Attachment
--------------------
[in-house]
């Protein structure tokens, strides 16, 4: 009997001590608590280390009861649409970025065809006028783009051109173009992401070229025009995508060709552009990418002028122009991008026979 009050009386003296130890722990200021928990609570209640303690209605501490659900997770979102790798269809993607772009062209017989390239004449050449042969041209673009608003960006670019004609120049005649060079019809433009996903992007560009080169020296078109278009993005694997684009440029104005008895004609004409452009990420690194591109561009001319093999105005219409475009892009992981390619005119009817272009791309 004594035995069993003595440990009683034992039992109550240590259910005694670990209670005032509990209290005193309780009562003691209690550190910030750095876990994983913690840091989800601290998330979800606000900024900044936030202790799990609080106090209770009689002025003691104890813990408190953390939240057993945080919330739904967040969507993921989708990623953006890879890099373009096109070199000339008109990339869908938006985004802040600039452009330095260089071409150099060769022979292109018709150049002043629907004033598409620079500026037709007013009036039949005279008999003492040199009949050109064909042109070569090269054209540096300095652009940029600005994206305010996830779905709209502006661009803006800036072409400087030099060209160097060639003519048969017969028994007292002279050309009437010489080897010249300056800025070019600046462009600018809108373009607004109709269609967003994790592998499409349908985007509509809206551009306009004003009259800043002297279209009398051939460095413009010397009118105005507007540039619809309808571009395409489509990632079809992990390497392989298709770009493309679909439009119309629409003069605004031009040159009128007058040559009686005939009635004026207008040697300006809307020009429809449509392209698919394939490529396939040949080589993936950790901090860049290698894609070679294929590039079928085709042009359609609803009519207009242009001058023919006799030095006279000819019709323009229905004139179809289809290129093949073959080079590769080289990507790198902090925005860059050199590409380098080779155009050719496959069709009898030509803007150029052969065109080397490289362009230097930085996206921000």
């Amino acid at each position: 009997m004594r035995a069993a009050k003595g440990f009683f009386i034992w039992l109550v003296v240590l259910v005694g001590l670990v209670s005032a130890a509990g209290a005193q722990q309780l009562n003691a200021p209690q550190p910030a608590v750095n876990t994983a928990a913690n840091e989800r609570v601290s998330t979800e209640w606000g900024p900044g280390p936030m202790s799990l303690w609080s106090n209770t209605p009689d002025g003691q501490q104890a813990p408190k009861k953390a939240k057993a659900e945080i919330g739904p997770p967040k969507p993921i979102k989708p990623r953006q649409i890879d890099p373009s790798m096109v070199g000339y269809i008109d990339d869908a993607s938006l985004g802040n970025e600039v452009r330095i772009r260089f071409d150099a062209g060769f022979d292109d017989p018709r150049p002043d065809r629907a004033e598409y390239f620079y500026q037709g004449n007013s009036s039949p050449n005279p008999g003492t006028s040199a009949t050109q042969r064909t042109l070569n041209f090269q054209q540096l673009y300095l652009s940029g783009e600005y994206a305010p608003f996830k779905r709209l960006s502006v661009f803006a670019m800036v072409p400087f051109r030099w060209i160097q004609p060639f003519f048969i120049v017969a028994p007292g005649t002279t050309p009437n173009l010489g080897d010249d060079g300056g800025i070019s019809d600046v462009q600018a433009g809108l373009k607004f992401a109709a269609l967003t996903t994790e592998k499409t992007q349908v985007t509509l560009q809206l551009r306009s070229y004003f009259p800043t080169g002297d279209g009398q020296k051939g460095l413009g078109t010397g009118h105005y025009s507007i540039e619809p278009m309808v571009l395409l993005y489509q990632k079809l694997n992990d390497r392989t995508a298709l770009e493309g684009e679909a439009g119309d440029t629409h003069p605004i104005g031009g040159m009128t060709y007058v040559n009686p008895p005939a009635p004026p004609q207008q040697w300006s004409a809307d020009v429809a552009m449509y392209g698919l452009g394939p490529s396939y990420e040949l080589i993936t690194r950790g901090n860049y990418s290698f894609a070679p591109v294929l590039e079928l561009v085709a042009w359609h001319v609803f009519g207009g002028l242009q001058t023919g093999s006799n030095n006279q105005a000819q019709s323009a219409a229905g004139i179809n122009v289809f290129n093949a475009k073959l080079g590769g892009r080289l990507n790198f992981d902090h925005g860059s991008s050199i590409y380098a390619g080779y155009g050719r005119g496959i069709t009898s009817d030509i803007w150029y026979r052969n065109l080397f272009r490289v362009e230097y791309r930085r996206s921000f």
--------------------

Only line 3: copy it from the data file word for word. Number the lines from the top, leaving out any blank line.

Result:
């Amino acid at each position: 009997m004594r035995a069993a009050k003595g440990f009683f009386i034992w039992l109550v003296v240590l259910v005694g001590l670990v209670s005032a130890a509990g209290a005193q722990q309780l009562n003691a200021p209690q550190p910030a608590v750095n876990t994983a928990a913690n840091e989800r609570v601290s998330t979800e209640w606000g900024p900044g280390p936030m202790s799990l303690w609080s106090n209770t209605p009689d002025g003691q501490q104890a813990p408190k009861k953390a939240k057993a659900e945080i919330g739904p997770p967040k969507p993921i979102k989708p990623r953006q649409i890879d890099p373009s790798m096109v070199g000339y269809i008109d990339d869908a993607s938006l985004g802040n970025e600039v452009r330095i772009r260089f071409d150099a062209g060769f022979d292109d017989p018709r150049p002043d065809r629907a004033e598409y390239f620079y500026q037709g004449n007013s009036s039949p050449n005279p008999g003492t006028s040199a009949t050109q042969r064909t042109l070569n041209f090269q054209q540096l673009y300095l652009s940029g783009e600005y994206a305010p608003f996830k779905r709209l960006s502006v661009f803006a670019m800036v072409p400087f051109r030099w060209i160097q004609p060639f003519f048969i120049v017969a028994p007292g005649t002279t050309p009437n173009l010489g080897d010249d060079g300056g800025i070019s019809d600046v462009q600018a433009g809108l373009k607004f992401a109709a269609l967003t996903t994790e592998k499409t992007q349908v985007t509509l560009q809206l551009r306009s070229y004003f009259p800043t080169g002297d279209g009398q020296k051939g460095l413009g078109t010397g009118h105005y025009s507007i540039e619809p278009m309808v571009l395409l993005y489509q990632k079809l694997n992990d390497r392989t995508a298709l770009e493309g684009e679909a439009g119309d440029t629409h003069p605004i104005g031009g040159m009128t060709y007058v040559n009686p008895p005939a009635p004026p004609q207008q040697w300006s004409a809307d020009v429809a552009m449509y392209g698919l452009g394939p490529s396939y990420e040949l080589i993936t690194r950790g901090n860049y990418s290698f894609a070679p591109v294929l590039e079928l561009v085709a042009w359609h001319v609803f009519g207009g002028l242009q001058t023919g093999s006799n030095n006279q105005a000819q019709s323009a219409a229905g004139i179809n122009v289809f290129n093949a475009k073959l080079g590769g892009r080289l990507n790198f992981d902090h925005g860059s991008s050199i590409y380098a390619g080779y155009g050719r005119g496959i069709t009898s009817d030509i803007w150029y026979r052969n065109l080397f272009r490289v362009e230097y791309r930085r996206s921000f």